Copper is one of the trace minerals, which is essential to the human health. These trace minerals along with vitamins, fatty acids, and amino acids are required for vital metabolic processes. A Human body can’t synthesize copper, so the diet must have an adequate amount of copper. The adult body contains about 1.4-2.1 mg of copper per kg of the body weight. Even this small amount of copper is essential for proper functioning of the body.

Copper is naturally found in the earth’s crust. Some foods are also rich in copper. Copper is most abundant in nuts, seeds of sunflower and poppy, chickpeas, oyster and liver. Some foods like cereals, fish and meat have sufficient copper; they can provide 50% of the daily requirement of the copper. Drinking water which is distributed through pipelines may contain sufficient copper. However, the copper content of water is not sufficient to provide the required amount. Some water filtration process eliminates metals from drinking water, so this process also removes the copper from it.

It was generally believed that the majority of the people consumed adequate quantities of copper.  A recent survey finding revealed that only 25 percent of the United States population consumes the adequate amount of copper as suggested by the US Food and Nutrition Board. Diets in some industrialized countries also contain about less than 40 percent of the recommended dietary allowances of copper.

Copper has been in use in medicine for centuries. It is used for the purification of water and treatment of chest infection. Some research show that copper can help prevent arthritis and other join related inflammations. It is being used in radiology for the treatment of cancer, and for epilepsy. Research also suggests its anti-ulcer use. There is no scientific evidence of treatment of arthritis with copper, but some people believe that wearing copper bangles can alleviate the symptoms.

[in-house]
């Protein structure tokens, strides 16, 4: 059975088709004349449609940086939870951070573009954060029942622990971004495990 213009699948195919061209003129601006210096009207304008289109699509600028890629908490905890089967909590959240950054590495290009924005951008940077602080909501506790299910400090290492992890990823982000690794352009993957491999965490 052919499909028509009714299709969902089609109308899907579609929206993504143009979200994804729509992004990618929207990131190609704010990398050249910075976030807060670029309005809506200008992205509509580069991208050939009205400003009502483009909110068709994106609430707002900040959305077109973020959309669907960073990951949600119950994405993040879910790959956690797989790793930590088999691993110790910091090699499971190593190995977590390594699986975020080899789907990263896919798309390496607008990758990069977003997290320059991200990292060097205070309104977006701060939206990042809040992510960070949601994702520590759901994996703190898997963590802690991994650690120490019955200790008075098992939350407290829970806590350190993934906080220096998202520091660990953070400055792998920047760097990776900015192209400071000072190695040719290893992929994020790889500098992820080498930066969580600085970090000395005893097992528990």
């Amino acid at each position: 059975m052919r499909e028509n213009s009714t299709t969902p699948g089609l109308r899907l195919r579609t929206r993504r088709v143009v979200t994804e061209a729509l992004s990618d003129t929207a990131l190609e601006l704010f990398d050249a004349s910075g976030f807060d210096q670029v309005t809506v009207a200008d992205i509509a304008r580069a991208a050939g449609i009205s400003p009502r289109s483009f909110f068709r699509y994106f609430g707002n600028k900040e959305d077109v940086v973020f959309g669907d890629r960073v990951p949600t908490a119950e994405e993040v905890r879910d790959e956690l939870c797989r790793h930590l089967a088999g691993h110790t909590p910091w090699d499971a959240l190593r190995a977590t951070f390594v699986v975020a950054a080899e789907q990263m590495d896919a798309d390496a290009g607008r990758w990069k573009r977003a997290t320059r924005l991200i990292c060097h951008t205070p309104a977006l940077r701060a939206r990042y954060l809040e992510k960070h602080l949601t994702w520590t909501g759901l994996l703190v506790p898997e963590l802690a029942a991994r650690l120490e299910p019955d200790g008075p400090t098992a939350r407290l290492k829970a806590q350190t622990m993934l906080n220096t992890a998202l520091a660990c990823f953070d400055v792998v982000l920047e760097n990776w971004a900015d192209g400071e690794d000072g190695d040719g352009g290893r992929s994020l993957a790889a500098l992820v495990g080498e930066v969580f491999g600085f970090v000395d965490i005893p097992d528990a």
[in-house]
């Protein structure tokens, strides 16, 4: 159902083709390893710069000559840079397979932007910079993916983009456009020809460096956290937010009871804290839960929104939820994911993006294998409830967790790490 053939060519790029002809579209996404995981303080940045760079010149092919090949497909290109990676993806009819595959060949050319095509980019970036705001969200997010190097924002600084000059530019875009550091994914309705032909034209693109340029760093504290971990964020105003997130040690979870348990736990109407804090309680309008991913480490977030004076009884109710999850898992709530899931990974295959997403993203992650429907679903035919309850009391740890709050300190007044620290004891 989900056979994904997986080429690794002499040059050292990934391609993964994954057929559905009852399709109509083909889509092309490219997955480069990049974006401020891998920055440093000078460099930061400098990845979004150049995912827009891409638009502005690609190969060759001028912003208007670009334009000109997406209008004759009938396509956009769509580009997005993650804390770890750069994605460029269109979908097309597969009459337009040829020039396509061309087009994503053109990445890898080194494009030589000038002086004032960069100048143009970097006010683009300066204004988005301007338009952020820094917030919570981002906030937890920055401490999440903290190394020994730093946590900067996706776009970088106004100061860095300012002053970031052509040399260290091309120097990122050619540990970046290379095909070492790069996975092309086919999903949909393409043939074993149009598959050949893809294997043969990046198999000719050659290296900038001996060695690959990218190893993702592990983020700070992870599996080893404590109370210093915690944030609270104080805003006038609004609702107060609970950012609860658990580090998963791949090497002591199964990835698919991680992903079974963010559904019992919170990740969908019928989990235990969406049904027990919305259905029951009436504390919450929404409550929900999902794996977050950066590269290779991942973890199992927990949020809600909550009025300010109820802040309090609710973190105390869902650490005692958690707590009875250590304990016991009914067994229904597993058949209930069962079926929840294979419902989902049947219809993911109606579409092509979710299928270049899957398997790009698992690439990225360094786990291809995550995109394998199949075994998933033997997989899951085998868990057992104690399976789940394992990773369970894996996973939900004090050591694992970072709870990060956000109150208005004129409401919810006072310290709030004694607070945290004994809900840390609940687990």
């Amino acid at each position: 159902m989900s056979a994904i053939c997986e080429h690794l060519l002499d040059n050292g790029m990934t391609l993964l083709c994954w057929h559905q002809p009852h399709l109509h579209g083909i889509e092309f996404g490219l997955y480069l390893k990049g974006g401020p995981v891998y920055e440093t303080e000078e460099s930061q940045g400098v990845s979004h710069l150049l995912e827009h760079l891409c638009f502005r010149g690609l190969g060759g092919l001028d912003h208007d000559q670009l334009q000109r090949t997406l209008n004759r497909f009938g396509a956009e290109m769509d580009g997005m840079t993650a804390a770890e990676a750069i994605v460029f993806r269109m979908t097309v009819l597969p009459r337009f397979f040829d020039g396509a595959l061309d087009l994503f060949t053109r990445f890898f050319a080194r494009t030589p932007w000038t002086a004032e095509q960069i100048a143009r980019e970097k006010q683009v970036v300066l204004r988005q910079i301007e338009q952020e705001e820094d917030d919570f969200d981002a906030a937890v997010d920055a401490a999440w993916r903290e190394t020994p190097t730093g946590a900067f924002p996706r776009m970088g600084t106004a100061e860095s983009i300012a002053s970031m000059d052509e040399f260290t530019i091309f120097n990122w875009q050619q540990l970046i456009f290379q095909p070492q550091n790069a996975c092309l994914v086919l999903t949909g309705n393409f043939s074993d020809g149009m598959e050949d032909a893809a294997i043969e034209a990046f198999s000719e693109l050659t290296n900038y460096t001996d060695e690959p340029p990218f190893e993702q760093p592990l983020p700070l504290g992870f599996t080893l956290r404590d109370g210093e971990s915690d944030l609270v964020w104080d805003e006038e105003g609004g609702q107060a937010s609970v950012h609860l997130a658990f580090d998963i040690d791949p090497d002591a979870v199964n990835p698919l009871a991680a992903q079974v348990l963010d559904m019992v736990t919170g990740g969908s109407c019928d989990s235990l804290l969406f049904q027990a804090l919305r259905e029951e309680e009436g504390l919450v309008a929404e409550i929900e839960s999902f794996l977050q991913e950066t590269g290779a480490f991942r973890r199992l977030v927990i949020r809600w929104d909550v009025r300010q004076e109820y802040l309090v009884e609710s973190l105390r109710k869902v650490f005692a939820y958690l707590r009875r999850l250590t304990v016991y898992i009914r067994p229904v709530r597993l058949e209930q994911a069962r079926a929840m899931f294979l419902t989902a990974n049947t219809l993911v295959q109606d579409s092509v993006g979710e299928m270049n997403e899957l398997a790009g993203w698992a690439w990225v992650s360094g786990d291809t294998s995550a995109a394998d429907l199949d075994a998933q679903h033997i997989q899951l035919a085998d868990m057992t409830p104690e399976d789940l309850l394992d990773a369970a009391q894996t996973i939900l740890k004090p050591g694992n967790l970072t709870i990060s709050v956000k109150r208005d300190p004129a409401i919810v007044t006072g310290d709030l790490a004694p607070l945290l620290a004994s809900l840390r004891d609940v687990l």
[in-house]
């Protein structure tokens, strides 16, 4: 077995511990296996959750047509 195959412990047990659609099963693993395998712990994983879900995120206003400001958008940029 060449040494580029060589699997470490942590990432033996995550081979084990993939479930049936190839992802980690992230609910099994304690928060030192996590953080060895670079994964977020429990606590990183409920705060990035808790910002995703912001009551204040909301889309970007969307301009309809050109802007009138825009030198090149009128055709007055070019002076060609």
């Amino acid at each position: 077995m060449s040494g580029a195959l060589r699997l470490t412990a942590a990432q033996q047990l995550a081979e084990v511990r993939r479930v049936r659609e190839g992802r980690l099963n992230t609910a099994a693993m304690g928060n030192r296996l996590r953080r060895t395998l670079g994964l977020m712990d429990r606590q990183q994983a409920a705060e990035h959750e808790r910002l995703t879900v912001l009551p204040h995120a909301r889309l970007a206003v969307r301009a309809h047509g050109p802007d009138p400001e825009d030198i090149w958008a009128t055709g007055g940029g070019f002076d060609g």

Some people who consume higher level of copper for short duration, such as drinking high copper content water may experience gastrointestinal discomfort, while long exposures of higher copper consumption may lead to kidney and liver damage. Patients of Wilson’s disease are more prone to copper overdose problems. Wilson’s disease or hepatolenticular degeneration is a rare inherited disorder. If both parents have autosomal recessive gene, then there is a 25 percent chance that the child will have the disorder. In this disease, too much copper accumulates in the body tissues. The excess of copper deposit in the liver, kidneys, brain, and the eyes. These deposits of copper damage tissues and stop organs to work properly.

Excessive copper intake may produce some undesirable effects. The symptoms of copper toxicity include nausea, vomiting and abdominal and muscle pain. Excessive body copper is usually removed with the use of specific chelating agents or by the consumption of high levels of zinc. Indian childhood cirrhosis or hereditary diseases such as Wilson’s Disease are the conditions in which human body accumulate excessive amounts of copper in the body. The body organs where this excess of copper is stored, lose its functions, which can lead to fatal consequences. Acute poisoning due to copper is a rare event, and it’s mostly due to consumption of copper nitrate/sulfate. Copper in its salt form is a strong emetic and high doses usually rejected by vomiting. Chronic copper toxicity is also rare. Human liver has the capacity to excrete a considerable amount of copper.